Introducing The 2K, the First Aftermarket Cleveland Available by the Crate

November 22nd, 2011

Text by Sam Logan

Photos by Moore Good Ink

McKeown Motorsports Custom Tailors the Induction Systems on These Beauties Like a Fine Suit

The world’s first aftermarket Cleveland crate engine was unveiled recently by McKeown Motorsport & Engineering (MME). They call it the 2K.

Though MME’s 2K crate engine distinguishes itself from its mighty predecessor of the ‘70s and ‘80s in many ways—internally balanced forged crankshaft, deck plate bored and honed, priority mains wet or dry sump lubrication systems and so on—it is the multiple choices of induction systems that set it apart from the conventional crate engine. MME offers five different cylinder heads, and the technicians at the company require specific information to select the correct cylinder heads and induction system for every engine.

The most important element in building a high performance engine—an engine that accelerates quickly—is to know the crucial rpm range in which it will operate. It’s also helpful to understand that high average power output always prevails over peak power, at least in a muscle car, if not a dynamometer.

In addition to stating the engine’s operating range, which influences the runner lengths of the induction system, MME needs to know the car’s weight. The induction system of a 2K engine powering a 2,000-pound Cobra is obviously different from that of a 3,800-pound vehicle. Gearing also has an effect on induction choice. For example, a 2K engine powering a gear ratio of 3.25:1, used to propel the car at 1,500 rpm on the street, dictates a different cam and induction system from that of one featuring 4.11:1 gearing operating at 3,000 rpm. Hood clearance is a further consideration, although the 2K’s 9.2-inch deck height usually provides adequate top and side margins, especially convenient for header fabrication.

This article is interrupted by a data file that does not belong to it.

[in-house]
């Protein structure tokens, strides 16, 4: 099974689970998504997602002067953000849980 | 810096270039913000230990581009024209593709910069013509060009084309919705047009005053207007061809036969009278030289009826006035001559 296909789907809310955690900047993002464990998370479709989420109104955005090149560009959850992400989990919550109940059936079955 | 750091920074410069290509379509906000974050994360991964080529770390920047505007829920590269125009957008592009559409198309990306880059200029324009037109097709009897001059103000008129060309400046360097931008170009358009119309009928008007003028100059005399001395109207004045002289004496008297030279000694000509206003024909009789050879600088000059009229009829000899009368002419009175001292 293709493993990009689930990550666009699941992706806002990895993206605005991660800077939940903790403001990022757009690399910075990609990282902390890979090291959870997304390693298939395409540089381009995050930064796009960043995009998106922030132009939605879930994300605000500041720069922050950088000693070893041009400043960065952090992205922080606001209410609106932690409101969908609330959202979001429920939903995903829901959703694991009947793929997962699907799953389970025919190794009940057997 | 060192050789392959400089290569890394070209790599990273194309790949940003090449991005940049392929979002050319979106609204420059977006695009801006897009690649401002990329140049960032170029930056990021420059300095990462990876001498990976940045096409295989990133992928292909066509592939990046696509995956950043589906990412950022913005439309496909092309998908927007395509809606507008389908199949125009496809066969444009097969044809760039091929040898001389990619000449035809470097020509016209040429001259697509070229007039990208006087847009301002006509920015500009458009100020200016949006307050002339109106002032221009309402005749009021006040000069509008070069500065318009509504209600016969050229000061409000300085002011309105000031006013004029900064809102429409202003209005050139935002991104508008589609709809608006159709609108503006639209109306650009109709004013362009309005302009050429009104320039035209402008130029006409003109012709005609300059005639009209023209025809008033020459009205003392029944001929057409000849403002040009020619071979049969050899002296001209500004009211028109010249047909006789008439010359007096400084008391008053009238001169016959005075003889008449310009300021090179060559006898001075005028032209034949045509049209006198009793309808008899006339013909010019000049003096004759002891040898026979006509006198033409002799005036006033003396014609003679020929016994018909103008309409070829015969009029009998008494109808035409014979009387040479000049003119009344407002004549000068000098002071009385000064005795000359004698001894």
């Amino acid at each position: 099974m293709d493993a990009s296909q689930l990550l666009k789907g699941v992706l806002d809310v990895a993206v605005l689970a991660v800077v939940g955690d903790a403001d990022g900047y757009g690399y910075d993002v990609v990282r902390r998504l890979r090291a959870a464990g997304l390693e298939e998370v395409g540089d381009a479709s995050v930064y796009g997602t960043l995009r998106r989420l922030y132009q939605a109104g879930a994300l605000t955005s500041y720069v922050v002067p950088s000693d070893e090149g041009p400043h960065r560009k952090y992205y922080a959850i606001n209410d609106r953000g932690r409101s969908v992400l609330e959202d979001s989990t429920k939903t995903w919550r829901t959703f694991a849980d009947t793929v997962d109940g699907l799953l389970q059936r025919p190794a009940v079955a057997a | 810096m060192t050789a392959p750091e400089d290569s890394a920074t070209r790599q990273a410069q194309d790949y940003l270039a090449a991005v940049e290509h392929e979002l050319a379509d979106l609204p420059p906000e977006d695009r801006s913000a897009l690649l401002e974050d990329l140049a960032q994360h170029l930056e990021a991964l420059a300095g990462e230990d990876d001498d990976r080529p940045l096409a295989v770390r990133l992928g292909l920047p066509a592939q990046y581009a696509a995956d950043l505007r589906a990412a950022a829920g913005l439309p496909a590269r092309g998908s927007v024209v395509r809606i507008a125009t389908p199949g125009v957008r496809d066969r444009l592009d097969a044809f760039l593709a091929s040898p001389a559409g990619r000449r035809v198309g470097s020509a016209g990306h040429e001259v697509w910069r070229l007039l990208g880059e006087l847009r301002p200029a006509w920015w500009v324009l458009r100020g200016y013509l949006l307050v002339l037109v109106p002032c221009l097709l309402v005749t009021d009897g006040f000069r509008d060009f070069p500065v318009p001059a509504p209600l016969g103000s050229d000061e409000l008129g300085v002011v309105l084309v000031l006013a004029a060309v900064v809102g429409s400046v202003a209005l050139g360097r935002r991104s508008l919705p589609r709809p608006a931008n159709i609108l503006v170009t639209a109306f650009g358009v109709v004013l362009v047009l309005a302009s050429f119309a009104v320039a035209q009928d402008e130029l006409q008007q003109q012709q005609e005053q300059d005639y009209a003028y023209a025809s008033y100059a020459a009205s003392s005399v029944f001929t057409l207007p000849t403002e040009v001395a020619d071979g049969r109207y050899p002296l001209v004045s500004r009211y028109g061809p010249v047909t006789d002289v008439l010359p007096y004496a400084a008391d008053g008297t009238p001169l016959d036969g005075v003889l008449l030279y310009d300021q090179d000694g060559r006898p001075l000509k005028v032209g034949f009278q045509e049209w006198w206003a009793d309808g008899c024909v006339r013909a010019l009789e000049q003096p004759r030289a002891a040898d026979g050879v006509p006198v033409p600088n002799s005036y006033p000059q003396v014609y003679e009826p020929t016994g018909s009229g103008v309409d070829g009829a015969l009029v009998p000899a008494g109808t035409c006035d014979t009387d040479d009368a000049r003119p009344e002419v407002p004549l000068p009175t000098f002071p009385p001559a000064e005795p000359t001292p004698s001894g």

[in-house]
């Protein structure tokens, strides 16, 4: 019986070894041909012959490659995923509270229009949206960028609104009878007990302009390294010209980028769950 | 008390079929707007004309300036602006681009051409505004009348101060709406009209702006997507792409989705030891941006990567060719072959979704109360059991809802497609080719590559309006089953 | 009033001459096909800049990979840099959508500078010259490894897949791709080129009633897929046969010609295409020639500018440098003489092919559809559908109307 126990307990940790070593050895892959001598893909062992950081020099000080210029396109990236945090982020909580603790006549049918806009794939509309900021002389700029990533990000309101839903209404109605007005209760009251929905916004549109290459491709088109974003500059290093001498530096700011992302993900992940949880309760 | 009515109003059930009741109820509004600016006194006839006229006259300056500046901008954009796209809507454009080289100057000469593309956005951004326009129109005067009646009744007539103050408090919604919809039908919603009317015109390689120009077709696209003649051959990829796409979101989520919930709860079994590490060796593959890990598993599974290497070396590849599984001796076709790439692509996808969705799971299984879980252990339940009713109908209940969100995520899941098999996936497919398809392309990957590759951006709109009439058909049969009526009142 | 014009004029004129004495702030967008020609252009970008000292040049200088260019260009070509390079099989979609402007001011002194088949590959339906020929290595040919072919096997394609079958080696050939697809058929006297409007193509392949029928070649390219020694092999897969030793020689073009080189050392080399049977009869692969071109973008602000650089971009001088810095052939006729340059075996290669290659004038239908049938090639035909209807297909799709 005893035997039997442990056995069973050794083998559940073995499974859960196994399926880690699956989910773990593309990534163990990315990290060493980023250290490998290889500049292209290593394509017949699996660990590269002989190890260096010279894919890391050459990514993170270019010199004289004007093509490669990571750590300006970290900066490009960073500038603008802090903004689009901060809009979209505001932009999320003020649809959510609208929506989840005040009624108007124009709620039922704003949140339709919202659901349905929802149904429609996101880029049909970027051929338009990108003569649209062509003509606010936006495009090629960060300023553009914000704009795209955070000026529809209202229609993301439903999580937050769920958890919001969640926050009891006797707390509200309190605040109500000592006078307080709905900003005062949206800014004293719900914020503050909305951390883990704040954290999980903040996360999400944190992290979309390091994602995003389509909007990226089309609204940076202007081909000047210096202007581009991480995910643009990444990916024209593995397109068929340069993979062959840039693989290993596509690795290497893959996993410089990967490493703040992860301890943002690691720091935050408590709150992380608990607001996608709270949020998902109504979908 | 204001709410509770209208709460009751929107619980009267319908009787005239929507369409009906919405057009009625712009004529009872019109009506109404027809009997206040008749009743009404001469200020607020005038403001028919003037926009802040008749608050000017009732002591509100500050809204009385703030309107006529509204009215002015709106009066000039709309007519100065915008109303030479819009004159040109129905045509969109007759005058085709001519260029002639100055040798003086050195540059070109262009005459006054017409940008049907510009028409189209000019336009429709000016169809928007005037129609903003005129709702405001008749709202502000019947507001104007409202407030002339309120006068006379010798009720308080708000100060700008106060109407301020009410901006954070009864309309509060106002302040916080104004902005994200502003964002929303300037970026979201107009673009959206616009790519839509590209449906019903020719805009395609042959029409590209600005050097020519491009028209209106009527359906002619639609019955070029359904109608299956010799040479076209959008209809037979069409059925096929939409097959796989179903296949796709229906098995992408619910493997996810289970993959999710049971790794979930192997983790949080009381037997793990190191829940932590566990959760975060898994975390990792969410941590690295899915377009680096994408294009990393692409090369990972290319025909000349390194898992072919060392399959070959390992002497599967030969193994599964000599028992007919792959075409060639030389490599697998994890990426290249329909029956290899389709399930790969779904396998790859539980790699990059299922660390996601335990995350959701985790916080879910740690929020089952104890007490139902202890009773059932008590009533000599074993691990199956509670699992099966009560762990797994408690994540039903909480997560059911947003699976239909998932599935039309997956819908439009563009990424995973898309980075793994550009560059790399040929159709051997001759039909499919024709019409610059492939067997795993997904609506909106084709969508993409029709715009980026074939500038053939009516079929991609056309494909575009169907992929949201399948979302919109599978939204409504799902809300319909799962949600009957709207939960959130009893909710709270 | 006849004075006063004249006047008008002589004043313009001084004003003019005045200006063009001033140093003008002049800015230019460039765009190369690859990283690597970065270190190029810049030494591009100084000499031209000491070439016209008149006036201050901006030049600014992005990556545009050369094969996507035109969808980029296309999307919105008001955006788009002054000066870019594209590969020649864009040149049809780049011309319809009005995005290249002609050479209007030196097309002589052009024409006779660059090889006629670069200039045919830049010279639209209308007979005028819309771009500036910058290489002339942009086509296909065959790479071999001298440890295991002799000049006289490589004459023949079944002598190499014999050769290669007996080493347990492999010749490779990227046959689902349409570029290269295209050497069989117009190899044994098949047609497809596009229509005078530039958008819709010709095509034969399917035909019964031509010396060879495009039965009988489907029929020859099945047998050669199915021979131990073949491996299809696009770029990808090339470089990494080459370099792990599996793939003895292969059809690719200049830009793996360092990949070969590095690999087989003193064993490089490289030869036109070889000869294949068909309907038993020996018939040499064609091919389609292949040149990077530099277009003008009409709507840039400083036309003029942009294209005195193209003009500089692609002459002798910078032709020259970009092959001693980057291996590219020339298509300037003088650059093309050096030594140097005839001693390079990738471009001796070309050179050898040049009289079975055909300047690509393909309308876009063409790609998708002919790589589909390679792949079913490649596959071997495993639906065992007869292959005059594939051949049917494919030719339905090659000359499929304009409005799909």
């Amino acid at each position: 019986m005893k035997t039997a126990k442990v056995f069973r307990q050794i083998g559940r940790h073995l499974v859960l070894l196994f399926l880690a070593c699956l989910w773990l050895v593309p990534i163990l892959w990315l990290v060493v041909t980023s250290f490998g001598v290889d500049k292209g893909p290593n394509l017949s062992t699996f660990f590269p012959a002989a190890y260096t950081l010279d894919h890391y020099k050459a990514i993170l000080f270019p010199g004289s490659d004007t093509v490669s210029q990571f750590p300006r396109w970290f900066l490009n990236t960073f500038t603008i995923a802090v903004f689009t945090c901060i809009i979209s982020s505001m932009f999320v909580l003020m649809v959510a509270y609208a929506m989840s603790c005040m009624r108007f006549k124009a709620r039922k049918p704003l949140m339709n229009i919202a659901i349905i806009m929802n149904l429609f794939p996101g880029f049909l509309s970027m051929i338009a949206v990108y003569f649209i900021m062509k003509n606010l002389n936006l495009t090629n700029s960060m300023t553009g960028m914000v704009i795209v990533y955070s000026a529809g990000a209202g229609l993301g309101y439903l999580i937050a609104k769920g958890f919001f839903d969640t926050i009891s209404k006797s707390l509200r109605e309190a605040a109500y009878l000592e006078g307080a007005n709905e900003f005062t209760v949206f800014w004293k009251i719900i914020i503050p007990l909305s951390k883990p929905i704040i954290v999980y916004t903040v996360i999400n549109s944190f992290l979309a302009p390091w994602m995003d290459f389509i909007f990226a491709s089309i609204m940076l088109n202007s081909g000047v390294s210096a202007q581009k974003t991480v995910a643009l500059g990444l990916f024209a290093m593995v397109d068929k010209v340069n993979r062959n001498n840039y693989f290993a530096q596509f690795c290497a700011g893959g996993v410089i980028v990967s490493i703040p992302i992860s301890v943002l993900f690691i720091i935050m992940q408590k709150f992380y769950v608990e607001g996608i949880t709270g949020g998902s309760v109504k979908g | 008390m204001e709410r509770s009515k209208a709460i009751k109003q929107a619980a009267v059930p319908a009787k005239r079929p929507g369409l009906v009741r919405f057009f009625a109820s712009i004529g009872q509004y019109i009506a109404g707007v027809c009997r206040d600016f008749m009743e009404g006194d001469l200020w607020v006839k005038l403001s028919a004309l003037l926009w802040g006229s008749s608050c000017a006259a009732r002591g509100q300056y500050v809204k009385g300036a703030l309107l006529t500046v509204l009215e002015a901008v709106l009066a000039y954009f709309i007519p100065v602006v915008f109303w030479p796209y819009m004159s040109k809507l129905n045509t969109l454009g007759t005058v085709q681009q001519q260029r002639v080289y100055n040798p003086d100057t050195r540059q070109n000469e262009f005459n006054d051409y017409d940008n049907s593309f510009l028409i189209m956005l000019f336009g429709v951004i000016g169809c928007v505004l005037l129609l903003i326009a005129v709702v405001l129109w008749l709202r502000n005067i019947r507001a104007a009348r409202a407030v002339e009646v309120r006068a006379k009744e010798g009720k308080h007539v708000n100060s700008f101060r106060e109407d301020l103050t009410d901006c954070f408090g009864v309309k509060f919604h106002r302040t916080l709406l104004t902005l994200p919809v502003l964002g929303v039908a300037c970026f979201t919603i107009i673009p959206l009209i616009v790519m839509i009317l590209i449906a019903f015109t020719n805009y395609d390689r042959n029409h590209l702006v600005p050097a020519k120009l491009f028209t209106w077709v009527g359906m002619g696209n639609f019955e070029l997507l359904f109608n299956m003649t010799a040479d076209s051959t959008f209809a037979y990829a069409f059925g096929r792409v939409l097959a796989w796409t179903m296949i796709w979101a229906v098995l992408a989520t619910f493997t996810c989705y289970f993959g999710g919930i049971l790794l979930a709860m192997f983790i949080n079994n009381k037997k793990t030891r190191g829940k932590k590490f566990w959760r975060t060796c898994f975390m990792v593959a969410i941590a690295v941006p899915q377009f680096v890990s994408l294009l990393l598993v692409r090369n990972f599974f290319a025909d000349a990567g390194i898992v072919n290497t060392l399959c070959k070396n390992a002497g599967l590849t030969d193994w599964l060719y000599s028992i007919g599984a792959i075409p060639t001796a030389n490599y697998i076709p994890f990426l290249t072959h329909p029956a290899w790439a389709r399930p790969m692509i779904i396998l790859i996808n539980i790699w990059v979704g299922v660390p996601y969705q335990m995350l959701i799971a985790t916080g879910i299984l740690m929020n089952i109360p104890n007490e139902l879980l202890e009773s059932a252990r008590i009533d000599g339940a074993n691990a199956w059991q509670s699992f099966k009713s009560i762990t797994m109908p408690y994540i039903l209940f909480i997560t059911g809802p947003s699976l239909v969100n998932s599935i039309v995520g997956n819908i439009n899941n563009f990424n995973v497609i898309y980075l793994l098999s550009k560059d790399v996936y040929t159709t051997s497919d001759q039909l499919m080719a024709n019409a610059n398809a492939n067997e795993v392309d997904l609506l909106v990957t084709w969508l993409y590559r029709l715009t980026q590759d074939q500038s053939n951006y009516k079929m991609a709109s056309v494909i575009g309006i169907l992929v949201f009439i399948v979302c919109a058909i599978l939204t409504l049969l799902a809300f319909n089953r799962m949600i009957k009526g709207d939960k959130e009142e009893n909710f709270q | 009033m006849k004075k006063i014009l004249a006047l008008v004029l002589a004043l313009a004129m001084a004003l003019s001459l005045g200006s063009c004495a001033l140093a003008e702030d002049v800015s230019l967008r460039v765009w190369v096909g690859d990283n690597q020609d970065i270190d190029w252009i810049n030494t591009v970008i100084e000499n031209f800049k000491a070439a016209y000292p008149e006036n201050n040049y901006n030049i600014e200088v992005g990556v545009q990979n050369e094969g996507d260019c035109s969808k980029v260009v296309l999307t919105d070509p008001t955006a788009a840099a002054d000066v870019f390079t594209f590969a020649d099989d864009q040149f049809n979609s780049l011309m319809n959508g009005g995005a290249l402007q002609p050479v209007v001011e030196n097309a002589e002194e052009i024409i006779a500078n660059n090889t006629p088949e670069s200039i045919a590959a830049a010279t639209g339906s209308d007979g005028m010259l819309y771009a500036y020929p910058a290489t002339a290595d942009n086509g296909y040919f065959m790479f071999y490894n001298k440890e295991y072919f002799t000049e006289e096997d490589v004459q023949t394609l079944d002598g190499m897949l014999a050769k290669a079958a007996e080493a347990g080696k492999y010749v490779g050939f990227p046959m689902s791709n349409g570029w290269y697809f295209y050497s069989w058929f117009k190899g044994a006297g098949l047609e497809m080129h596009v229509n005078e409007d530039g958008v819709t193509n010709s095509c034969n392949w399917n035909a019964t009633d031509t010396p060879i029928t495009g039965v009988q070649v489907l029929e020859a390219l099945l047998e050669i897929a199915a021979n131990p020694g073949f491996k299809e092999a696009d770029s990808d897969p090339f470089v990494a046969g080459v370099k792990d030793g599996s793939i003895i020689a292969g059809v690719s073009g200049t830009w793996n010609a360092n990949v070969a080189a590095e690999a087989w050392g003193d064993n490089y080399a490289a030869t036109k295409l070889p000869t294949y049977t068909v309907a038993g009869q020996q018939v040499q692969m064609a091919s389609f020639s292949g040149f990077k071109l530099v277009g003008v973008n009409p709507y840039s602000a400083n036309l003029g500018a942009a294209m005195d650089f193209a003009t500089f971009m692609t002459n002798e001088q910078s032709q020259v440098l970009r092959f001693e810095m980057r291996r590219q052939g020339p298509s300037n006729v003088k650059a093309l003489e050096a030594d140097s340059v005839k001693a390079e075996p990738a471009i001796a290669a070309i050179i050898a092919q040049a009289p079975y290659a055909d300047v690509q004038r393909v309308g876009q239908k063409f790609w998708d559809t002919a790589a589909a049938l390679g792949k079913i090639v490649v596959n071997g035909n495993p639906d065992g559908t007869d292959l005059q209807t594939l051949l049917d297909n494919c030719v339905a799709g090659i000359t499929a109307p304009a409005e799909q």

Finally, before selecting the right cylinder heads and induction system, MME ponders two further factors. The first relates to the engine’s cubic inch displacement, paying particular attention to bore size and inlet valve size. These components often dictate how the chamber and bowl (the area adjacent to the valve seat) are shaped.

The second factor is the cross-sectional area of the induction tracts, together with valve size and valve angle, as well as port volume and port shape. These elements regulate port velocity. Port velocities, which are measured in feet per second on a flow bench, are affected by low and high pressures within the intake tracts. Low pressure cycles occur the moment the inlet valve cracks open, revealing a falling piston within the cylinder bore. “Without optimal velocity,” says airflow specialist Keith Wilson, “you cannot successfully fill the cylinder—your volumetric efficiency will be inadequate. Moreover, optimal velocity is imperative for maintaining the weight of the fuel while in suspension, as it’s heavier than air. If the fuel loses its fine particle properties and becomes ‘wet’ it cannot recover, and most of it will exit the tailpipe unburned. Without optimum velocity, fuel falls from suspension and power is lost.”

Beyond induction issues, the 2K has benefitted significantly from rapid advances in engine technology. For example, the advantages of modern electronics, both ignition timing management and fuel injection management, as well as CNC-machining, particularly in the forming of asymmetrical camshaft lobes, have had a profound influence on its personality. “But, even in its original form, I’ve always had great affection for the Cleveland,” intimated MME’s principal Mark McKeown, “I admired the efficiency of its cylinder heads, its combustion chambers, its 9-degree valve angle—the Cleveland had few vices. And even though I’ve been developing these engines for almost 30 years, I still get a thrill from working on them.”

Though engine displacements of 408 and 410-ci have traditionally been the MME staple, bigger 427 and 430-ci-plus displacements are now becoming available. Predictably, the power output most commonly chosen for street and street-strip use is between 450 and 750 hp.

With many different qualities to recommend the 2K, here are some of the essential stages captured during a typical pre-assembly process.



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